Why It Is Important To Make A Will
It is important to write a will for many reasons. Lets say you were to pass away without a will, there are certain rules that dictate how your money, property, and possessions should be allocated (these are known as the laws of intestacy). This may not be the way you wanted those to be distributed, therefore making a will allows you to decide where and who your assets go to. If you and your partner are unmarried you cannot inherit from each other, unless there is a will in place. So, the death of a partner may cause serious financial problems for the remaining partner. If you have children, you need to make a will so that arrangements can be made for them if one or both parents were to pass away.
Making a will may reduce the amount of inheritance tax that will have to be paid. If circumstances change, it is important to make a will/edit your existing will. For example, if you and a partner separate, you might want to alter you existing will so that your assets do not go to them. It is important to remember that if you get divorced it doesn’t invalidate your will, so you might want to get this changed. However, if unchanged, getting remarried invalidates your will and you will need to get a new one written.
What should be included in a will
A few things need to be considered when thinking about what you want included in your will. You will need to think about how much money, what property, and what possessions you would like to be distributed. You need to consider who you would like to benefit from your will, you should make a list of all the people you would like to leave your money or possessions to (these are called beneficiaries). You need to also think about if you would like to leave any money to charity (If you leave 10% or more of your money to charity, you can benefit in a reduction of inheritance tax). If you have children under the age of 18, you need to include who is going to look after them if you were to pass away. You will need to appoint executor(s) to your will.
An executor is the person that is going to sort out your estate and carry our your wishes that are written into you will. They will have to collect together all of the assets within the estate, deal with the paperwork, and pay all of the debts, taxes, funeral, and administration costs out of the money in the estate. They will also need to pay out the gifts and transfer any property to your chosen beneficiaries. You do not need to appoint more than 1 executor for you will; however, it is advisable to appoint more. Usually 2 executors are appointed, however, up to 4 executors can take on responsibility for administering the will after death.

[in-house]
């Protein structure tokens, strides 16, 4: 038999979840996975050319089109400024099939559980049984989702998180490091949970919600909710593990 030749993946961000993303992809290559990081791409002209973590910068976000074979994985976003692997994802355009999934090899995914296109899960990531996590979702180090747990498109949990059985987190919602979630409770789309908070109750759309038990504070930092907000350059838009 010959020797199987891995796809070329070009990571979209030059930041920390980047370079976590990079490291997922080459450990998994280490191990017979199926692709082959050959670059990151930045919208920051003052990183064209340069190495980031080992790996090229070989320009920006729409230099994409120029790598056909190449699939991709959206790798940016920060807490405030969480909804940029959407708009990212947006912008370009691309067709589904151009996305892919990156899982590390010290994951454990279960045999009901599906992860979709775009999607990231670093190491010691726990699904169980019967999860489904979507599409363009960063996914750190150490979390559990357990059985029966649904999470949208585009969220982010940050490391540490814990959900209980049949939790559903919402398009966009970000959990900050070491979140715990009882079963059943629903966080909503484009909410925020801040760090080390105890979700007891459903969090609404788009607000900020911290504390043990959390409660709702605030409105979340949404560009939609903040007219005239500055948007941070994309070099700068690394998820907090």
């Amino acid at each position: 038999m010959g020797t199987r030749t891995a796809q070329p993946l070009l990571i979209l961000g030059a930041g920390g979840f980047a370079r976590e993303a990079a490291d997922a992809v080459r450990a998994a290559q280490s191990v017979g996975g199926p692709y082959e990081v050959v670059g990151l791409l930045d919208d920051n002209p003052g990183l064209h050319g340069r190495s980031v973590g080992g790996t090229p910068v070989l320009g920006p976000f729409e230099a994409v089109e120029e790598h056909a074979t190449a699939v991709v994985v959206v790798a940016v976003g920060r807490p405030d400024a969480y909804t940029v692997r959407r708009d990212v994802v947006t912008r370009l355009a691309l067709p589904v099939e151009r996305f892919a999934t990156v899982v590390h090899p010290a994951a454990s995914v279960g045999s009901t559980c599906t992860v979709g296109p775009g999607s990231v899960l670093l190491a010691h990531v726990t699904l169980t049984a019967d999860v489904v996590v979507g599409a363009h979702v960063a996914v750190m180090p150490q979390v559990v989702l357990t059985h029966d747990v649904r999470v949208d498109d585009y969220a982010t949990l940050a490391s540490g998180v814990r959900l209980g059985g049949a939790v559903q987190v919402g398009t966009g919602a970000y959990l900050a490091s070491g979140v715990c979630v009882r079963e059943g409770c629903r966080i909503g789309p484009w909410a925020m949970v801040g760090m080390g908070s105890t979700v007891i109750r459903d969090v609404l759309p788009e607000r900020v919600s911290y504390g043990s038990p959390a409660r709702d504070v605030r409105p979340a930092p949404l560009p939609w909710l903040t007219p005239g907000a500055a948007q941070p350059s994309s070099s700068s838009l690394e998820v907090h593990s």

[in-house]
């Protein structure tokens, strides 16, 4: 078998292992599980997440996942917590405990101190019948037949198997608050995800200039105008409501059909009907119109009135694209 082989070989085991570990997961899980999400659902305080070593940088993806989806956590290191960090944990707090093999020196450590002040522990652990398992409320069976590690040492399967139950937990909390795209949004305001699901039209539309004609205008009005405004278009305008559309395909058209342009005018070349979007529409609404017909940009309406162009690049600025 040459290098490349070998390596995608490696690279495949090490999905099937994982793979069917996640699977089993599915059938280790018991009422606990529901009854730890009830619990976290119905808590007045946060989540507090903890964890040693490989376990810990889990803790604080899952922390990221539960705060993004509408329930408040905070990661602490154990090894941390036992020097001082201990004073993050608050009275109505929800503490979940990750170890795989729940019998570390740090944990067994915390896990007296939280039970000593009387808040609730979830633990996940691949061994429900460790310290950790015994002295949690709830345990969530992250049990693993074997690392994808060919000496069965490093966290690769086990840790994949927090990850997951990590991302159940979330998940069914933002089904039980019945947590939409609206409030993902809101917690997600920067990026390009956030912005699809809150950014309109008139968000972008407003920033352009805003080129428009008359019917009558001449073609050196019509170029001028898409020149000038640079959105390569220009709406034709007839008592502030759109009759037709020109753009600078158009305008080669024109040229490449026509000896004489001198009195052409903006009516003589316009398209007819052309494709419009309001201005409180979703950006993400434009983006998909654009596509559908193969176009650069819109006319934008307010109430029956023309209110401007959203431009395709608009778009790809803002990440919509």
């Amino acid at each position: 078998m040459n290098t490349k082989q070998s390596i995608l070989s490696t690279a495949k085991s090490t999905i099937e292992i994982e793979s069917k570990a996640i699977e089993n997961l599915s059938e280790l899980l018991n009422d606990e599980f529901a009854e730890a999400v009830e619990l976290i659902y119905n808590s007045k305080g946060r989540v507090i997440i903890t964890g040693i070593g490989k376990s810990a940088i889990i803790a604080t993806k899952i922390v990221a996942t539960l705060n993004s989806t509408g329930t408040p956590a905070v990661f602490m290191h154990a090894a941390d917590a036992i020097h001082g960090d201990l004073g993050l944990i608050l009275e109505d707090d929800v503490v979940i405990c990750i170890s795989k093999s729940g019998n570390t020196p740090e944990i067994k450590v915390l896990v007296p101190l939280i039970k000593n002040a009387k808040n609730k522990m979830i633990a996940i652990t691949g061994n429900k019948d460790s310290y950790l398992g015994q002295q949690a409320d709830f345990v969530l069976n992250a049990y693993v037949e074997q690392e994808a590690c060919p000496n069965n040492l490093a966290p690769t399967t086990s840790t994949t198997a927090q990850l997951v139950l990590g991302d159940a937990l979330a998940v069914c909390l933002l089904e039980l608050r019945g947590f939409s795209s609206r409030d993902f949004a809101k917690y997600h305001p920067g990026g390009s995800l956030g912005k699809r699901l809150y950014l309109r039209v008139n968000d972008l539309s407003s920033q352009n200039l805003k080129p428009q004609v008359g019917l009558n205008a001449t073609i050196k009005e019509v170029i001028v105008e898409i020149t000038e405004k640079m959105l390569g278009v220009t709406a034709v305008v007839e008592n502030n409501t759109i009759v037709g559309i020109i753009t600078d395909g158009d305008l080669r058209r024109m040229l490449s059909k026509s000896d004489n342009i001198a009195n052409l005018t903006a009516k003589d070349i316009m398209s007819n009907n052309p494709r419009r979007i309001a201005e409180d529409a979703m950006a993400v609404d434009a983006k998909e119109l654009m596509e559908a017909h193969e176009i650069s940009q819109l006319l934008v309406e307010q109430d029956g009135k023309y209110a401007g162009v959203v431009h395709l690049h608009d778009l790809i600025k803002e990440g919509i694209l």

Executors appointed are most commonly;
- Relatives or friends
- Solicitors or accountants
- Banks or Public Trustee (If no one else is able/willing to act)
It is important to choose your executors with great care, as their job involves a great deal of responsibility and a large amount of work. Before appointing someone, you need to speak to them to see if they are willing to take on the responsibility. If you appoint someone who is not willing to be an executor, they have the right to refuse. If an executor of your will passes away, any other surviving executor(s) can deal with the estate. However, if there are no surviving executors, legal action should be sought.
Requirements for a valid will
In order for a will to be valid, these requirements need to be met;
- You must be over the age of 18
- The will must be made voluntarily, without pressure from anyone else
- You must have full mental capacity, meaning you are aware of the nature of the document being written or signed, and are aware of any property and the identity of the people who may inherit it
- The will must be in writing
- Must be signed by you, in the presence of two witness, who must also sign the will in the presence of yourself
A witness or a married partner of the witness cannot benefit from the will. If the witness is a beneficiary, the will can still be valid, however, the beneficiary will not be able to inherit under the will. Although having your will dated when signed is not a legal requirement, it is advisable to ensure the date is included. As soon as the will is signed by you and your witnesses, the will is complete. If you make a will that is not legally valid, on your death you estate will be shared out under certain rules, and not according to your wishes in your will.
Where to keep your will
Once you have you will made, you need to keep it in a safe place, and you need to make sure no other documents are attached to it. You can keep your will at home, or you can leave it with us. We ensure that your will is stored safely and securely. You will receive a copy of your will also.
Here at Wills & Trust, we can help you with everything you need to know about wills. We have a team of specialist professionals who will be able to assit.
If you would like more information, or like to speak to one of us, don’t hesitate to get in touch. You can find all our details on our Contact Page